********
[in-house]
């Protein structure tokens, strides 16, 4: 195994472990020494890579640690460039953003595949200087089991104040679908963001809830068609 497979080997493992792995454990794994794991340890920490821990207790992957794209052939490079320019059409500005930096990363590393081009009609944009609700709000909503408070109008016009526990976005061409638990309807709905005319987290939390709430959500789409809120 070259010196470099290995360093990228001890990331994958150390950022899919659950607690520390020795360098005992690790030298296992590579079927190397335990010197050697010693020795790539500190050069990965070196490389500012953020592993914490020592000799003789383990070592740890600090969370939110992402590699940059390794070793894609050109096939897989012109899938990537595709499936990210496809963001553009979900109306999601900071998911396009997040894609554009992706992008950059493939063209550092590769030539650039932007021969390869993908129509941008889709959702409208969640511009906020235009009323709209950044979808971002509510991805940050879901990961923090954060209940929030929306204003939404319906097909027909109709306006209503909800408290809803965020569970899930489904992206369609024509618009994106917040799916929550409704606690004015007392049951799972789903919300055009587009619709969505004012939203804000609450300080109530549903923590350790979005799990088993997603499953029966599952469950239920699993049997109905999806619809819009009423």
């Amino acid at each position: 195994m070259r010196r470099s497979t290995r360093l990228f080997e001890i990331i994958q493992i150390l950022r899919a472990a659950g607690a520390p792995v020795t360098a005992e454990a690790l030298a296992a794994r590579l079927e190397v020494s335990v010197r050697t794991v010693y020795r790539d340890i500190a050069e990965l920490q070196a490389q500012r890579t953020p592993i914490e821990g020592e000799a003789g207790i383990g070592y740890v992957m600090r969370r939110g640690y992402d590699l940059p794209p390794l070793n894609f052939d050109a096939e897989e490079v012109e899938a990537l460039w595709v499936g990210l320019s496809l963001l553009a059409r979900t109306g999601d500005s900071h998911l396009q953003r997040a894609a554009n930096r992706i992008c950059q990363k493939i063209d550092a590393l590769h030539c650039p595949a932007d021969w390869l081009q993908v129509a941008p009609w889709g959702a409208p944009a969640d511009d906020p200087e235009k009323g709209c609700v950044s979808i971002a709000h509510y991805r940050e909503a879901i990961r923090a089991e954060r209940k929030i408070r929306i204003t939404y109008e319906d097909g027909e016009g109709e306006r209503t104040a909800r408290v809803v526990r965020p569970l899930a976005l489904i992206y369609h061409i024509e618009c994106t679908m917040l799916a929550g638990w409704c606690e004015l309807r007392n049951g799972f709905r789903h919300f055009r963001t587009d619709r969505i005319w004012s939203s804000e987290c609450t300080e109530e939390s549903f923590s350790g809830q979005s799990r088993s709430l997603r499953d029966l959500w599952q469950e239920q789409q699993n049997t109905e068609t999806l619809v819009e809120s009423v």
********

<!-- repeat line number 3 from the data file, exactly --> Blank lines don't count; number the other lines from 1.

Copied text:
């Amino acid at each position: 195994m070259r010196r470099s497979t290995r360093l990228f080997e001890i990331i994958q493992i150390l950022r899919a472990a659950g607690a520390p792995v020795t360098a005992e454990a690790l030298a296992a794994r590579l079927e190397v020494s335990v010197r050697t794991v010693y020795r790539d340890i500190a050069e990965l920490q070196a490389q500012r890579t953020p592993i914490e821990g020592e000799a003789g207790i383990g070592y740890v992957m600090r969370r939110g640690y992402d590699l940059p794209p390794l070793n894609f052939d050109a096939e897989e490079v012109e899938a990537l460039w595709v499936g990210l320019s496809l963001l553009a059409r979900t109306g999601d500005s900071h998911l396009q953003r997040a894609a554009n930096r992706i992008c950059q990363k493939i063209d550092a590393l590769h030539c650039p595949a932007d021969w390869l081009q993908v129509a941008p009609w889709g959702a409208p944009a969640d511009d906020p200087e235009k009323g709209c609700v950044s979808i971002a709000h509510y991805r940050e909503a879901i990961r923090a089991e954060r209940k929030i408070r929306i204003t939404y109008e319906d097909g027909e016009g109709e306006r209503t104040a909800r408290v809803v526990r965020p569970l899930a976005l489904i992206y369609h061409i024509e618009c994106t679908m917040l799916a929550g638990w409704c606690e004015l309807r007392n049951g799972f709905r789903h919300f055009r963001t587009d619709r969505i005319w004012s939203s804000e987290c609450t300080e109530e939390s549903f923590s350790g809830q979005s799990r088993s709430l997603r499953d029966l959500w599952q469950e239920q789409q699993n049997t109905e068609t999806l619809v819009e809120s009423v």